Had enough yet?
The Obama administration is poised to ban offshore oil drilling on the outer continental shelf until 2012 or beyond. Meanwhile, Russia is making a bold strategic leap to begin drilling for oil in the Gulf of Mexico. While the United States attempts to shift gears to alternative fuels to battle the purported evils of carbon emissions, Russia will erect oil derricks off the Cuban coast.
Offshore oil production makes economic sense. It creates jobs and helps fulfill America’s vast energy needs. It contributes to the gross domestic product and does not increase the trade deficit. Higher oil supply helps keep a lid on rising prices, and greater American production gives the United States more influence over the global market.
Drilling is also wildly popular with the public. A Pew Research Center poll from February showed 63 percent support for offshore drilling for oil and natural gas. Americans understand the fundamental points: The oil is there, and we need it. If we don’t drill it out, we have to buy it from other countries. Last year, the U.S. government even helped Brazil underwrite offshore drilling in the Tupi oil field near Rio de Janeiro. The current price of oil makes drilling economically feasible, so why not let the private sector go ahead and get our oil?
The Obama administration, however, views energy policy through green eyeshades. Every aspect of its approach to energy is subordinated to radical environmental concerns. This unprecedented lack of balance is placing offshore oil resources off-limits. The O Force would prefer the country shift its energy production to alternative sources, such as nuclear, solar and wind power. In theory, there’s nothing wrong with that, in the long run, assuming technology can catch up to demand. But we have not yet reached the green utopia, we won’t get there anytime soon, and America needs more oil now.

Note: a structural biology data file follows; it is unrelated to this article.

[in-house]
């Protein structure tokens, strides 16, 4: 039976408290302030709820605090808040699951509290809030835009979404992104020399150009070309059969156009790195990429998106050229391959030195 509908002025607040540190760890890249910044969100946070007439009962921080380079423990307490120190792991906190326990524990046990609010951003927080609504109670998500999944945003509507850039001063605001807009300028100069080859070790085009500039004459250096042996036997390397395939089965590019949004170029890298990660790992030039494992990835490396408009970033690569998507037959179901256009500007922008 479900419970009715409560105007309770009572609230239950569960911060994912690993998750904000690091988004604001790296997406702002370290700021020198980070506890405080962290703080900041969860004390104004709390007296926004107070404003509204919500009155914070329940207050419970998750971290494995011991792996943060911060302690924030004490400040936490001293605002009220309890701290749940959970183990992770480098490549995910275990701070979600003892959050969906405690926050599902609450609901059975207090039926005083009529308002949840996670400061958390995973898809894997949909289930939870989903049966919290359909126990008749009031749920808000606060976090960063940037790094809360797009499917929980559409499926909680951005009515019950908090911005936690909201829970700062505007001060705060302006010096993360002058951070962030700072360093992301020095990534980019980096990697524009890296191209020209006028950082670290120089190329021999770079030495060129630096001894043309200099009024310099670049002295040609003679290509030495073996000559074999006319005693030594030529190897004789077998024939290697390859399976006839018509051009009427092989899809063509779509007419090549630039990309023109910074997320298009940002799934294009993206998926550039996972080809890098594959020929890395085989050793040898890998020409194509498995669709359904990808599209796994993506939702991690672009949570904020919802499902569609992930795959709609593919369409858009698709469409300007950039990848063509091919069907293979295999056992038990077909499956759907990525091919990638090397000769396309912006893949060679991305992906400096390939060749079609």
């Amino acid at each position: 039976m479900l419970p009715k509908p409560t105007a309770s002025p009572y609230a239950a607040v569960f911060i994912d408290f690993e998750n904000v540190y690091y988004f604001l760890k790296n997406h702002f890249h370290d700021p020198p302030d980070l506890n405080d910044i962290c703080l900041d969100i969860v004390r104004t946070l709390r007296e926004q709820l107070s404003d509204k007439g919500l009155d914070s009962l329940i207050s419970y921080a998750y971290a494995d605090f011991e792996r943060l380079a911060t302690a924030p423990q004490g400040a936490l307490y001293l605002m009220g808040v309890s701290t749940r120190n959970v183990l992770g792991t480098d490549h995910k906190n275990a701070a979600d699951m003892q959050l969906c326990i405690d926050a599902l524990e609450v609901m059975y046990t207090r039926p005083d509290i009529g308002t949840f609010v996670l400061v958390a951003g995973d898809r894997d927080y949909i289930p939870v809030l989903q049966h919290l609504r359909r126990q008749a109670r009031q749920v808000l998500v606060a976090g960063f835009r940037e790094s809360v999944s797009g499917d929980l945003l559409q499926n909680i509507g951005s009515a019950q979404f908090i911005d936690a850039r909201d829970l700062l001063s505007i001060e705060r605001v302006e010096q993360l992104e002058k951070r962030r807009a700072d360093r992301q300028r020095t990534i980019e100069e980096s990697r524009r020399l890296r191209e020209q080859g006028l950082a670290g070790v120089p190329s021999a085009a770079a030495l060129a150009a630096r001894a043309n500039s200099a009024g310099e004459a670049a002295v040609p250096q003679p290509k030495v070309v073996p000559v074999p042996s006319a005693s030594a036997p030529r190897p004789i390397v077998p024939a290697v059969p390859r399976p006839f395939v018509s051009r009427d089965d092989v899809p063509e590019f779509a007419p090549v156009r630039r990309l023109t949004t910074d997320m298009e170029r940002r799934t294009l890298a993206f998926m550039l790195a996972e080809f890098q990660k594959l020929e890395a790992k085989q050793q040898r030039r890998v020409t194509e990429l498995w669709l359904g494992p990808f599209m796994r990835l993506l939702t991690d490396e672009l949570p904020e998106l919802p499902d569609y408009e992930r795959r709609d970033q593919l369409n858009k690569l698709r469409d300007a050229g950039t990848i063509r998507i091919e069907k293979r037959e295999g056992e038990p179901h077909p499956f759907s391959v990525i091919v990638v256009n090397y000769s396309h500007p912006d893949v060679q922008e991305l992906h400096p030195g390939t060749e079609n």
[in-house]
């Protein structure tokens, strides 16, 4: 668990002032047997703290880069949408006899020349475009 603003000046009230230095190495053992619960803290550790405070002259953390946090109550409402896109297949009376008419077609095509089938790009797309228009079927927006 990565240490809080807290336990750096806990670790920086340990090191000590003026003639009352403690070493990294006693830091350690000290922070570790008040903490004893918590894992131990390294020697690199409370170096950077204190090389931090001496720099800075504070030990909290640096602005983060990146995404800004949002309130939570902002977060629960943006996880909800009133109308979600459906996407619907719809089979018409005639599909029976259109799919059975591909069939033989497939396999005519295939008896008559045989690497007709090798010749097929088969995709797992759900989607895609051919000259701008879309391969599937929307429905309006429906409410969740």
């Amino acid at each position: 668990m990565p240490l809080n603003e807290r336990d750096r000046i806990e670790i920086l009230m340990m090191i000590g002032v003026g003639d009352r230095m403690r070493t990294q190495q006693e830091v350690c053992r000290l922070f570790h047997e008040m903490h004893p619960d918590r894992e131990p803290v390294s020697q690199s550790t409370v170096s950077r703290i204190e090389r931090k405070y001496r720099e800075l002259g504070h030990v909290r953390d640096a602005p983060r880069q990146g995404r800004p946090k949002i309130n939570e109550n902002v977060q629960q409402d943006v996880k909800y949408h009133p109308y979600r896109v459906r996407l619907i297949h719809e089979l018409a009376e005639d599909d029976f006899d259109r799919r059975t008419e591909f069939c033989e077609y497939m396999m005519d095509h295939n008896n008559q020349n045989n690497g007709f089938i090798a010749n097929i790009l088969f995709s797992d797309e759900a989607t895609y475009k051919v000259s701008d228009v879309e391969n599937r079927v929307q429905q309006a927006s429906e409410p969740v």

UPDATE – Steve Forbes: Obama repeating Carter’s mistakes…
You need to watch only a few minutes of cable news analysis to realize just how ludicrous our national energy policies have become. As escalating tensions and chaos unfold in Egypt, Libya and other Middle Eastern nations, one energy analyst suggested that if Libyan oil supplies were to fail, the United States would rely on Saudi Arabia for its oil needs. If that statement alone doesn’t put U.S. leaders on red alert, the looming national energy crisis may soon become reality.
The Obama administration is repeating the mistakes of President Jimmy Carter’s failed energy policies, which marred his term and stigmatized the 1970s. They are leading us straight into another national energy disaster.
Key members of the Obama administration believe this friction abroad underscores the need to move away from oil and gas entirely and shift to boutique forms of alternative energy. Their lack of political will to drill for oil and gas compromises our national security and jeopardizes economic recovery.
It skirts the colossal elephant in the room: Oil and natural gas produced here in the United States are likely to still account for at least 57 percent of domestic energy consumption by 2035. Not to mention that energy production here can relieve the U.S. from the dangerous grip of foreign petro dictators.
Unfortunately, this administration’s Department of the Interior, with the most anti-oil-and-gas record in U.S. history, is sabotaging any real chance of avoiding the pending energy crisis because of its continued hold on deepwater drilling permits in the Gulf of Mexico.
When Interior Secretary Ken Salazar heads before the Senate Energy and Natural Resources Committee on Wednesday, Americans — particularly the 9.2 million directly or indirectly working in the oil and gas industry — would be ill served if the question isn’t asked: Are the thousands, and counting, of out-of-work Americans in the Gulf region and beyond a worthwhile consequence of your department’s freeze?